dog’s body stiffen, eyes get hard, lips may be drawn back, a low growl may be heard and if pushed
the dog may lunge at or try to bite the intruder. If the dog is a pup or a toy breed, some owners
may find this behavior cute and even defend the dog should that dog bite them. Those owners
who don’t find the behavior amusing or who parent a dog that can inflict a more serious bite
may benefit by contacting an experienced trainer to stop the behavior before it gets worse.
What Not To Do
My clients have shared with me techniques they have read on line, viewed on YouTube or
were even told to do by a trainer to prevent the dog from guarding the food bowl.
Some of these techniques have come back to haunt them:
1. While the dog is eating continually pick up the food and put it down
2. Continually touch and pet the dog while it is eating
I would suggest you not implement these 2 strategies but do understand the theory behind these
outdated techniques. From my experience these strategies tend to annoy and can even frustrate a
dog and can actually create the behavior an owner is diligently trying to prevent.
These techniques can also exacerbate resource guarding behavior that is in the initial stages.
Teasing the dog by continually taking food away while the dog is eating, especially if the dog is
hungry can backfire. Continually petting the dog while it is eating can create some anxieties
around the food bowl.
What Are Your Expectations?
I believe in setting a dog up for success no matter what the training goal which to me means preventing
a problem in the first place. For my dogs, I expect that I can put my hand in my dog’s bowl without
incident. I also expect that I will be able to take away any toy or object from my dog’s mouth if I wish.
In either case during the training process, I will create a positive experience for the dog so the dog
doesn’t learn to feel threatened or develop the need to protect and guard the bowl or toys. I also
believe in teaching my dog a strong drop it response even if what is in his mouth is a high value item.
If my dog needs medication I expect to give my dog a pill without the need to wrap it in cheese or pill
pockets although there is nothing wrong with disguising medication in food to get the dog to take a pill.
I do understand many owners are not comfortable and even intimidated by touching the dog’s mouth.
Tips to help prevent food bowl guarding.
1. Squat down or stand by the dog’s bowl without hovering over the dog. By hand, give the dog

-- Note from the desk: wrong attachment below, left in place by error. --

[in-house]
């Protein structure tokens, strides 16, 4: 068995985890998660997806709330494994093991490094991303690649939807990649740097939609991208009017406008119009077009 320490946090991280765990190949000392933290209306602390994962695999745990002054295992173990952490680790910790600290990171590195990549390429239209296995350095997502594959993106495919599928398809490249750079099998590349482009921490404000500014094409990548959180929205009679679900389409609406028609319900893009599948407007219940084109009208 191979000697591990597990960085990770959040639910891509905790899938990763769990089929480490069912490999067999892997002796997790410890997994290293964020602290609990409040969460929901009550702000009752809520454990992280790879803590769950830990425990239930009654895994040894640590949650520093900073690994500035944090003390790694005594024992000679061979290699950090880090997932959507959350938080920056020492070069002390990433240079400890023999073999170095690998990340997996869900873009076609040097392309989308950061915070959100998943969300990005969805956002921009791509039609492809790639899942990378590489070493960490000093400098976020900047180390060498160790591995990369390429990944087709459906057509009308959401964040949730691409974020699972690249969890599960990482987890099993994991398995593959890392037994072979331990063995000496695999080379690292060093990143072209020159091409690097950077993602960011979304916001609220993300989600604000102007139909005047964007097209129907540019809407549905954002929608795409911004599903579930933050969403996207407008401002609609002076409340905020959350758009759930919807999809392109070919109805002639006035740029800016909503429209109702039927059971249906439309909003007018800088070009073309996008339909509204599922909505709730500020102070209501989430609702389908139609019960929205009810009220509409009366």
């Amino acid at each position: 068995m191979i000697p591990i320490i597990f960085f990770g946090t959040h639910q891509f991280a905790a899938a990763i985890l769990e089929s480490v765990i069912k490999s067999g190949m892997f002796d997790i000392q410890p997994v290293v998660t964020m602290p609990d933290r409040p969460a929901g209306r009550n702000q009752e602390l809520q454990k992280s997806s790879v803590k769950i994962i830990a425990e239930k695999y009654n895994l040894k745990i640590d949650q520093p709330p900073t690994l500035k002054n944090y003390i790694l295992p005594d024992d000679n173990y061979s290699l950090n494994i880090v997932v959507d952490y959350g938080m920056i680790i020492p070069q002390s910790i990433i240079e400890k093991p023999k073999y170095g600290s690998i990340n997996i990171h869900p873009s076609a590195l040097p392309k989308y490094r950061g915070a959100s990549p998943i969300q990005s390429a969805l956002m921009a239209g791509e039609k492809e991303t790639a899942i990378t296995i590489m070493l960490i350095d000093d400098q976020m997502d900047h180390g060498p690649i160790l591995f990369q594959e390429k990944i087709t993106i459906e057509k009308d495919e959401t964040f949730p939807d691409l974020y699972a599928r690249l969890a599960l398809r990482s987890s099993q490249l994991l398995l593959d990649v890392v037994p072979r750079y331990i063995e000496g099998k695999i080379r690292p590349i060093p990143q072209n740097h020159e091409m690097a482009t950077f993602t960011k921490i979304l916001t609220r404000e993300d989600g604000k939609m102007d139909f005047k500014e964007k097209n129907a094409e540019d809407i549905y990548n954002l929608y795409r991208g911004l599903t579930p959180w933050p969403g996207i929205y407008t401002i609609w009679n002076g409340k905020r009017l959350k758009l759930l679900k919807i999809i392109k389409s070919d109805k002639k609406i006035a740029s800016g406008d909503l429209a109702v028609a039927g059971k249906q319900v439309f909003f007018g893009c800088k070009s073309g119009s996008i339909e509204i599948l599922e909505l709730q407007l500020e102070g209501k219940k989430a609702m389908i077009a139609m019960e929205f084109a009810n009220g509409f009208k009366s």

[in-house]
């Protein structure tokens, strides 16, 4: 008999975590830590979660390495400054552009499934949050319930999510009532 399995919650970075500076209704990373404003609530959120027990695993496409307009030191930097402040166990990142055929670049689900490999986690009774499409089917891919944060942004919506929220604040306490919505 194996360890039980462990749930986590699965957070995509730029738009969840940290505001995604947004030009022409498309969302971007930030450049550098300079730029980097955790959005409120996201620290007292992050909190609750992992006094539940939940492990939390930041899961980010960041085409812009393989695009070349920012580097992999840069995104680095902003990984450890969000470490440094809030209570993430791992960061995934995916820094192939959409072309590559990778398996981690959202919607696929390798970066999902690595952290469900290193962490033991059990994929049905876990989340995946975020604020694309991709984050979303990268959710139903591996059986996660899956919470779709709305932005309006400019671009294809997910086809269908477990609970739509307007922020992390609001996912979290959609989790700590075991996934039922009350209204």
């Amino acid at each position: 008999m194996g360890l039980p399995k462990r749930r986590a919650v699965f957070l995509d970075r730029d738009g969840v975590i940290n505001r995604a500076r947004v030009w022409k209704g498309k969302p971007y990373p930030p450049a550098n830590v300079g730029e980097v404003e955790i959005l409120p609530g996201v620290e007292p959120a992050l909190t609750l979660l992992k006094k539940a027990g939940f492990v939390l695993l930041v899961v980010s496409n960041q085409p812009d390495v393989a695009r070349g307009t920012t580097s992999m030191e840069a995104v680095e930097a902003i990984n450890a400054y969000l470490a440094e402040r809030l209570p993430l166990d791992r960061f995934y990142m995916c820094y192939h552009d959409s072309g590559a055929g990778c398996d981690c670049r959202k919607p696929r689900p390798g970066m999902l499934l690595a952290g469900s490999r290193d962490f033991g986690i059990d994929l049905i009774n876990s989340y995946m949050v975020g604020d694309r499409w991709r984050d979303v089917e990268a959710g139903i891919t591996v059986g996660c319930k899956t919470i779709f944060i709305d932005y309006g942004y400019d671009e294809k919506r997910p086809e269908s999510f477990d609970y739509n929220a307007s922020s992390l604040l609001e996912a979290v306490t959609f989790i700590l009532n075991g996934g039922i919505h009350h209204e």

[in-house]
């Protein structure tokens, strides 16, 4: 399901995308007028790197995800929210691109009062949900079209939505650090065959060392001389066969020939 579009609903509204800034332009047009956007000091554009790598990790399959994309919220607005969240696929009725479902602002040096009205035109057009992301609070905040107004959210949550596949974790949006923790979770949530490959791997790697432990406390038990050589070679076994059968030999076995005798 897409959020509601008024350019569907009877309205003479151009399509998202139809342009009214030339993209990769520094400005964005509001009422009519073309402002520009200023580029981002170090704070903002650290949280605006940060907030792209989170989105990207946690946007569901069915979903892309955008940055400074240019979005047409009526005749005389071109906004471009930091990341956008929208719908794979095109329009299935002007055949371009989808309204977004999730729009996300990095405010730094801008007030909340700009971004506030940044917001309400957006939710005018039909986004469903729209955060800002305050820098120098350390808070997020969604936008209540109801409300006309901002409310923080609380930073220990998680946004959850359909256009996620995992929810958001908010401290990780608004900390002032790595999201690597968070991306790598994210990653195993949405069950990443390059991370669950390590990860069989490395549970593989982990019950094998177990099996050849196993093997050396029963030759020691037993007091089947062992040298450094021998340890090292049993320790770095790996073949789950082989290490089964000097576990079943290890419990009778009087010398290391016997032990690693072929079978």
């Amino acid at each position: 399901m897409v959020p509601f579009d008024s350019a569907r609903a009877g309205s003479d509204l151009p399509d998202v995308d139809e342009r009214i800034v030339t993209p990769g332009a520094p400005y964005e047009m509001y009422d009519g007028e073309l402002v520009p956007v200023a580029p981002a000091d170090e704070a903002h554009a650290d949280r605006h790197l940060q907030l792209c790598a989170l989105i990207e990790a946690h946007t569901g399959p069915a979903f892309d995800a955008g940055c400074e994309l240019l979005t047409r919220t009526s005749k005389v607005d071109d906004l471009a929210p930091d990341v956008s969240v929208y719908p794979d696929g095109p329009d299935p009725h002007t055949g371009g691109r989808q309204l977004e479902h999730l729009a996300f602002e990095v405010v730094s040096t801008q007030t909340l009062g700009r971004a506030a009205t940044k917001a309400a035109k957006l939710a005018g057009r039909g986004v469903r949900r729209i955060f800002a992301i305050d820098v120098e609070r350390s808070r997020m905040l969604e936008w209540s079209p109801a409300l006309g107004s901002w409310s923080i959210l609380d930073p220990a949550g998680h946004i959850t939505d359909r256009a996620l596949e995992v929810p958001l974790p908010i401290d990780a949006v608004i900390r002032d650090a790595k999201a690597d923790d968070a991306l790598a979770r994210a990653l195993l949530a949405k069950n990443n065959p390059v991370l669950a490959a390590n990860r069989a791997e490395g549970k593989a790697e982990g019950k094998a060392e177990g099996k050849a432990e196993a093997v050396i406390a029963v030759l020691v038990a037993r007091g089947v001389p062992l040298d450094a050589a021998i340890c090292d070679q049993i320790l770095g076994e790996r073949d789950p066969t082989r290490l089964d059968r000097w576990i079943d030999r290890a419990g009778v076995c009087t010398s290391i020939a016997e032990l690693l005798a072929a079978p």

one kibble at a time up to about 6 pieces of kibble. Keep the pieces of coming. If you are offering
only moist food then time to get a little messy and allow the dog to lick a little bit from your hand.
When the dog nicely takes the food from you, calmly and quietly say “good” or “yes.”
2. Next drop a couple pieces of kibble in the bowl or spoon off some wet food.
After the dog eats those pieces drop a couple more pieces or offer another spoonful of moist food.
3. Next, place a small portion, 1/3 of the dogs total meal directly into the dog’s bowl, allowing the dog to
eat it all.
4. When the pup is almost finished with that first portion, deliver another small portion of food
5. After the pup completes that second portion of food, place the 3rd and last portion of the food in the bowl
and walk off
6. No need to chat with the dog and again try not to hover over the dog.
7. During this process, you can also pet the dog calmly down its back once. Too much touching
while a dog is eating can make the dog uneasy, so one nice pet down the back with a quiet “good Fido”
8. Keep this process calm and don’t startle the dog. When delivering the portions into the bowl, you can
calmly and quietly say something like, “here is more food” or whatever you want to say.
9. The dog can be taught to wait for a cue to begin eating but if this cue is used and the dog is taught
to wait for an OK or another release word, I would recommend using a quiet, calm voice for both the
wait and release rather than an on your mark, get set and go approach to meal consumption. I
would recommend teaching the dog that your hand in or around the bowl is a safe experience, then once
that is accomplished, you can teach the dog to “wait” for a release should that be a goal.
10. Rather than free feed the pup or leave food out while implenting this training, schedule the meals.
If the pup is young, 2 or 3 meals a day is recommended so the dog is not ravenous when it is meal time
These suggestions are meant to help prevent the dog from developing resource guarding behavior
around the food bowl and should be implemented periodically throughout the dog’s life for maintenance.
Do You Have a Dog That Guards the Food Bowl?
If your dog is already presenting resource guarding it is time to consult with a behavior